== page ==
Sentiment in the property sector is clearly a major influence on how households are feeling about their finances, but the real dampening force is falling real incomes and rising costs. As a result, we still expect to see the index fall further as we move into spring, as more price hikes come through. In addition, the raft of investor mortgage rate repricing will hit, whilst rental returns remain muted.

By way of background, these results are derived from our household surveys, averaged across Australia. We have 52,000 households in our sample at any one time. We include detailed questions covering various aspects of a household’s financial footprint. The index measures how households are feeling about their financial health. To calculate the index we ask questions which cover a number of different dimensions. We start by asking households how confident they are feeling about their job security, whether their real income has risen or fallen in the past year, their view on their costs of living over the same period, whether they have increased their loans and other outstanding debts including credit cards and whether they are saving more than last year. Finally we ask about their overall change in net worth over the past 12 months – by net worth we mean net assets less outstanding debts.

 

Household Financial Confidence Waned In May

The results from the latest Digital Finance Analytics Household Finance Confidence Index to end May 2017 is released today, and shows a lower overall score of 100.6, down from 101.5 last month. This is firmly in the neutral zone, but households with mortgages are feeling the pinch and the index is set to go lower in months ahead.

Both property investors and owner occupiers are more concerned about rising mortgage interest rates, and potentially falling property prices. There was less change in households who are property inactive, which shows how the dynamics of property is directly influencing confidence, but this group has a lower level of confidence to start with.

The biggest slide was in NSW, where the overall score is still the highest across the states, but is turning lower. Talk of lower prices, is hitting confidence. WA confidence is rising a little, but from a low baseline and there were small rises in QLD and SA.

Looking at the scorecard which drives the index, we see households have become a little more concerned about future job prospects, are less comfortable with savings returns, but significantly more concerned about the debt burden they are carrying in the context of falling real incomes, whilst costs of living continue to spiral higher. This despite net worth still rising for many.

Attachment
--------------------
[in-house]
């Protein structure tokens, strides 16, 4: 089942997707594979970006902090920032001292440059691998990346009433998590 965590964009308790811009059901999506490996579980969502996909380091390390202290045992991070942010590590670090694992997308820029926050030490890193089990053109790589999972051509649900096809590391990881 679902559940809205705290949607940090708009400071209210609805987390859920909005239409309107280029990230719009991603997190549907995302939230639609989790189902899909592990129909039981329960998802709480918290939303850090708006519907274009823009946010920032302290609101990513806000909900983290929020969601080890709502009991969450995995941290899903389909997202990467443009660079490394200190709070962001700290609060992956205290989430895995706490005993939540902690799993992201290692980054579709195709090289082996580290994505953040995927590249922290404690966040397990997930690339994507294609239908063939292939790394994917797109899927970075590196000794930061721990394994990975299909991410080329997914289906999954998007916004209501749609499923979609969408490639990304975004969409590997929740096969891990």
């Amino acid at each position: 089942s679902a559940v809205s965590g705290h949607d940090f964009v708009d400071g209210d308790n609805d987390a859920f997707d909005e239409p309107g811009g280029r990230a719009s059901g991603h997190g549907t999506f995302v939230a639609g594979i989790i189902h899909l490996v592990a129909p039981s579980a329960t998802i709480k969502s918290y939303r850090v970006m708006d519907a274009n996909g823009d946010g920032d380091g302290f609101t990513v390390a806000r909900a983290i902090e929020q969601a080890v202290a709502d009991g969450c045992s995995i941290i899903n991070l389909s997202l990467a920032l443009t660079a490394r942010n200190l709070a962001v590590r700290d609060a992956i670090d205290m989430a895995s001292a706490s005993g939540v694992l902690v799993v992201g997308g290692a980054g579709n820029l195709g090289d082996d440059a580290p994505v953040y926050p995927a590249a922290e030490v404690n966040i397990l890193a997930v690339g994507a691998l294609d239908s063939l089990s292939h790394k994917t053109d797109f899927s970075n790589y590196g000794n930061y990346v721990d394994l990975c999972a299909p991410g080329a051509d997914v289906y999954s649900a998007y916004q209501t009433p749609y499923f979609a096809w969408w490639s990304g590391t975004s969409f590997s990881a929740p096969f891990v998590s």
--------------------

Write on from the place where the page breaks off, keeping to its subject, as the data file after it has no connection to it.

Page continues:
Sentiment in the property sector is clearly a major influence on how households are felling about their finances, but the real dampening force is falling real incomes. This is unlikely to correct any time soon, so we expect continued weakness in the index as we go into winter.

By way of background, these results are derived from our household surveys, averaged across Australia. We have 52,000 households in our sample at any one time. We include detailed questions covering various aspects of a household’s financial footprint. The index measures how households are feeling about their financial health. To calculate the index we ask questions which cover a number of different dimensions. We start by asking households how confident they are feeling about their job security, whether their real income has risen or fallen in the past year, their view on their costs of living over the same period, whether they have increased their loans and other outstanding debts including credit cards and whether they are saving more than last year. Finally we ask about their overall change in net worth over the past 12 months – by net worth we mean net assets less outstanding debts.

Household Finance Security Index Higher Again In February

We have published the February 2017 edition of the Digital Finance Analytics Household Finance Confidence index (FCI) today, which shows a further small rise from the January 102.7 to 103.4. This is above the long term neutral setting, and after a significant dip in the past couple of years, the FCI is maintaining positive momentum.